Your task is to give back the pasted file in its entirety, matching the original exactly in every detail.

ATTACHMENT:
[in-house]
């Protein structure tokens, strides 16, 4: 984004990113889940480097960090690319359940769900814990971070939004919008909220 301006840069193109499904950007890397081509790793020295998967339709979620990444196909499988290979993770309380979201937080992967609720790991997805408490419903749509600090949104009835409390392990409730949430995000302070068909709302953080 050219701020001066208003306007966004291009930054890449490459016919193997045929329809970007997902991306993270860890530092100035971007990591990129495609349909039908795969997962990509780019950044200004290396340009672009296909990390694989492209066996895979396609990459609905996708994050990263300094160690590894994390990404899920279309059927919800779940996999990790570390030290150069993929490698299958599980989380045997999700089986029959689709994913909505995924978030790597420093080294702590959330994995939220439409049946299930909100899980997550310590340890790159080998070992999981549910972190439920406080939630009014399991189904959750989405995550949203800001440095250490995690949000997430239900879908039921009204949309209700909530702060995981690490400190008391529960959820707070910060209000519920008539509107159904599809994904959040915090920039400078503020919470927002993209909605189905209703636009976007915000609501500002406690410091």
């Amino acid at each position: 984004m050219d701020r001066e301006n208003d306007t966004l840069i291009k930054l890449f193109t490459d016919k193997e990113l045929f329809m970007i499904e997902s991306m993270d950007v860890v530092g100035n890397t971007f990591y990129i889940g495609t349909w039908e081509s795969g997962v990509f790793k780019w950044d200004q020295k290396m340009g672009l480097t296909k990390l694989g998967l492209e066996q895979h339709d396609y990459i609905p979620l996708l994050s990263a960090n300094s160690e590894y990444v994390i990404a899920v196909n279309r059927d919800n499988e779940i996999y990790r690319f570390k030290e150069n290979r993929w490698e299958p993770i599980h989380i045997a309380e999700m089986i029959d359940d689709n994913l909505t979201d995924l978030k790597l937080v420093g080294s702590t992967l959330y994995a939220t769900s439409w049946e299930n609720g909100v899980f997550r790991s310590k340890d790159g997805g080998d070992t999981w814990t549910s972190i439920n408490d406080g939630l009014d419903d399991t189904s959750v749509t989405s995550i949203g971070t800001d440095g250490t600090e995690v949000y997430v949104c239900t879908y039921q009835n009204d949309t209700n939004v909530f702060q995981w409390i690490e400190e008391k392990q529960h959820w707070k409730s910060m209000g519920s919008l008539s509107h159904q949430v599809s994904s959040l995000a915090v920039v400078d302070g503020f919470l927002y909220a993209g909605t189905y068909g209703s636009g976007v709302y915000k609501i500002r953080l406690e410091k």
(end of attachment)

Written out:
[in-house]
């Protein structure tokens, strides 16, 4: 984004990113889940480097960090690319359940769900814990971070939004919008909220 301006840069193109499904950007890397081509790793020295998967339709979620990444196909499988290979993770309380979201937080992967609720790991997805408490419903749509600090949104009835409390392990409730949430995000302070068909709302953080 050219701020001066208003306007966004291009930054890449490459016919193997045929329809970007997902991306993270860890530092100035971007990591990129495609349909039908795969997962990509780019950044200004290396340009672009296909990390694989492209066996895979396609990459609905996708994050990263300094160690590894994390990404899920279309059927919800779940996999990790570390030290150069993929490698299958599980989380045997999700089986029959689709994913909505995924978030790597420093080294702590959330994995939220439409049946299930909100899980997550310590340890790159080998070992999981549910972190439920406080939630009014399991189904959750989405995550949203800001440095250490995690949000997430239900879908039921009204949309209700909530702060995981690490400190008391529960959820707070910060209000519920008539509107159904599809994904959040915090920039400078503020919470927002993209909605189905209703636009976007915000609501500002406690410091």
């Amino acid at each position: 984004m050219d701020r001066e301006n208003d306007t966004l840069i291009k930054l890449f193109t490459d016919k193997e990113l045929f329809m970007i499904e997902s991306m993270d950007v860890v530092g100035n890397t971007f990591y990129i889940g495609t349909w039908e081509s795969g997962v990509f790793k780019w950044d200004q020295k290396m340009g672009l480097t296909k990390l694989g998967l492209e066996q895979h339709d396609y990459i609905p979620l996708l994050s990263a960090n300094s160690e590894y990444v994390i990404a899920v196909n279309r059927d919800n499988e779940i996999y990790r690319f570390k030290e150069n290979r993929w490698e299958p993770i599980h989380i045997a309380e999700m089986i029959d359940d689709n994913l909505t979201d995924l978030k790597l937080v420093g080294s702590t992967l959330y994995a939220t769900s439409w049946e299930n609720g909100v899980f997550r790991s310590k340890d790159g997805g080998d070992t999981w814990t549910s972190i439920n408490d406080g939630l009014d419903d399991t189904s959750v749509t989405s995550i949203g971070t800001d440095g250490t600090e995690v949000y997430v949104c239900t879908y039921q009835n009204d949309t209700n939004v909530f702060q995981w409390i690490e400190e008391k392990q529960h959820w707070k409730s910060m209000g519920s919008l008539s509107h159904q949430v599809s994904s959040l995000a915090v920039v400078d302070g503020f919470l927002y909220a993209g909605t189905y068909g209703s636009g976007v709302y915000k609501i500002r953080l406690e410091k």